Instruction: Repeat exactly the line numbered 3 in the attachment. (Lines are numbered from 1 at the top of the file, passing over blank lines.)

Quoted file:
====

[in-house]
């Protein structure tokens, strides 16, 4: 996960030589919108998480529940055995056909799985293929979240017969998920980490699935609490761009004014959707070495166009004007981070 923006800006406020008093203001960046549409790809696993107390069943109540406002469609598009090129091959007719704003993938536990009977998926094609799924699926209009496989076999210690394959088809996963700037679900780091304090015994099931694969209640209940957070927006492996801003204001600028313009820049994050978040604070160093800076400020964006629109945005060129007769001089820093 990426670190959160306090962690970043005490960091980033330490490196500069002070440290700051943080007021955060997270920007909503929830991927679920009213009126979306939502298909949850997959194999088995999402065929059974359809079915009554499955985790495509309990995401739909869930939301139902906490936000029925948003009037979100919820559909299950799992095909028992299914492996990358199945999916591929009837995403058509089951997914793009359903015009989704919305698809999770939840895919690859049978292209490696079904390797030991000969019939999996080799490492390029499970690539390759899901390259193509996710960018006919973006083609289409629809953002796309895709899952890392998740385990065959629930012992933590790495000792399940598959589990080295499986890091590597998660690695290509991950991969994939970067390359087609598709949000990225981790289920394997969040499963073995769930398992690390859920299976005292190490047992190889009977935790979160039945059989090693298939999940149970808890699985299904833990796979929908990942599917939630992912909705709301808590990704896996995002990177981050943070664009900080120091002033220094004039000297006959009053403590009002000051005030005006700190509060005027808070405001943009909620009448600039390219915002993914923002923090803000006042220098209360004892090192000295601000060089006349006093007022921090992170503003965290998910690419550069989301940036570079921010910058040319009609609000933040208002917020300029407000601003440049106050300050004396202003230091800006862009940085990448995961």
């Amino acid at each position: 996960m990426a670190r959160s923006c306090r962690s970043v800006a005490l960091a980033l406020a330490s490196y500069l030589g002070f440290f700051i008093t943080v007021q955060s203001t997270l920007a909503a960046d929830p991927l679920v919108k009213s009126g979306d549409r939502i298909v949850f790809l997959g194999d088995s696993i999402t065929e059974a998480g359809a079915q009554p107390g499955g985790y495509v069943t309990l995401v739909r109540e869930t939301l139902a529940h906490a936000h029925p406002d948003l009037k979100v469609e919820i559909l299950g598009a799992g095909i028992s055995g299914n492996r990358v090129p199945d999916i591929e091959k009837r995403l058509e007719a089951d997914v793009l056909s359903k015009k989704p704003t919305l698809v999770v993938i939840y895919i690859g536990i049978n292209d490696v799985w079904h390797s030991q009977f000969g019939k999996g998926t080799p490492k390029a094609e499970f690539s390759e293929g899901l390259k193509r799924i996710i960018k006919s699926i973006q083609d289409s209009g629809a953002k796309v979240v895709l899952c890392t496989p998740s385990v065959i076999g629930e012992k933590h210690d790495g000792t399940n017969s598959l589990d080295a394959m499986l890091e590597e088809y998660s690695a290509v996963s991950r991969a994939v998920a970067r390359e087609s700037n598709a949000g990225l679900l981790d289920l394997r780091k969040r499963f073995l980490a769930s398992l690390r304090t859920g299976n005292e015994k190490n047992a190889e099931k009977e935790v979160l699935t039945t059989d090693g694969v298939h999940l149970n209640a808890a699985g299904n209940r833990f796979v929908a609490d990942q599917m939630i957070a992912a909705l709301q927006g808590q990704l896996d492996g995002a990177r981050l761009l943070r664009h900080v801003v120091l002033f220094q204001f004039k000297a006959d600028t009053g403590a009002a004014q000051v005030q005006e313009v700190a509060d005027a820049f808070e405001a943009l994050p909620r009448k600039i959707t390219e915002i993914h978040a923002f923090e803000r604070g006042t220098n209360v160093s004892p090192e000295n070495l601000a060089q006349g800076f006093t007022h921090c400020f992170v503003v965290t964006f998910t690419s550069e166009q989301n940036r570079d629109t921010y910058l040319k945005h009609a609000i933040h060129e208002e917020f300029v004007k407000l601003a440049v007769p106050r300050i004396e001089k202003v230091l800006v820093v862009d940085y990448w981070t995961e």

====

């Amino acid at each position: 996960m990426a670190r959160s923006c306090r962690s970043v800006a005490l960091a980033l406020a330490s490196y500069l030589g002070f440290f700051i008093t943080v007021q955060s203001t997270l920007a909503a960046d929830p991927l679920v919108k009213s009126g979306d549409r939502i298909v949850f790809l997959g194999d088995s696993i999402t065929e059974a998480g359809a079915q009554p107390g499955g985790y495509v069943t309990l995401v739909r109540e869930t939301l139902a529940h906490a936000h029925p406002d948003l009037k979100v469609e919820i559909l299950g598009a799992g095909i028992s055995g299914n492996r990358v090129p199945d999916i591929e091959k009837r995403l058509e007719a089951d997914v793009l056909s359903k015009k989704p704003t919305l698809v999770v993938i939840y895919i690859g536990i049978n292209d490696v799985w079904h390797s030991q009977f000969g019939k999996g998926t080799p490492k390029a094609e499970f690539s390759e293929g899901l390259k193509r799924i996710i960018k006919s699926i973006q083609d289409s209009g629809a953002k796309v979240v895709l899952c890392t496989p998740s385990v065959i076999g629930e012992k933590h210690d790495g000792t399940n017969s598959l589990d080295a394959m499986l890091e590597e088809y998660s690695a290509v996963s991950r991969a994939v998920a970067r390359e087609s700037n598709a949000g990225l679900l981790d289920l394997r780091k969040r499963f073995l980490a769930s398992l690390r304090t859920g299976n005292e015994k190490n047992a190889e099931k009977e935790v979160l699935t039945t059989d090693g694969v298939h999940l149970n209640a808890a699985g299904n209940r833990f796979v929908a609490d990942q599917m939630i957070a992912a909705l709301q927006g808590q990704l896996d492996g995002a990177r981050l761009l943070r664009h900080v801003v120091l002033f220094q204001f004039k000297a006959d600028t009053g403590a009002a004014q000051v005030q005006e313009v700190a509060d005027a820049f808070e405001a943009l994050p909620r009448k600039i959707t390219e915002i993914h978040a923002f923090e803000r604070g006042t220098n209360v160093s004892p090192e000295n070495l601000a060089q006349g800076f006093t007022h921090c400020f992170v503003v965290t964006f998910t690419s550069e166009q989301n940036r570079d629109t921010y910058l040319k945005h009609a609000i933040h060129e208002e917020f300029v004007k407000l601003a440049v007769p106050r300050i004396e001089k202003v230091l800006v820093v862009d940085y990448w981070t995961e």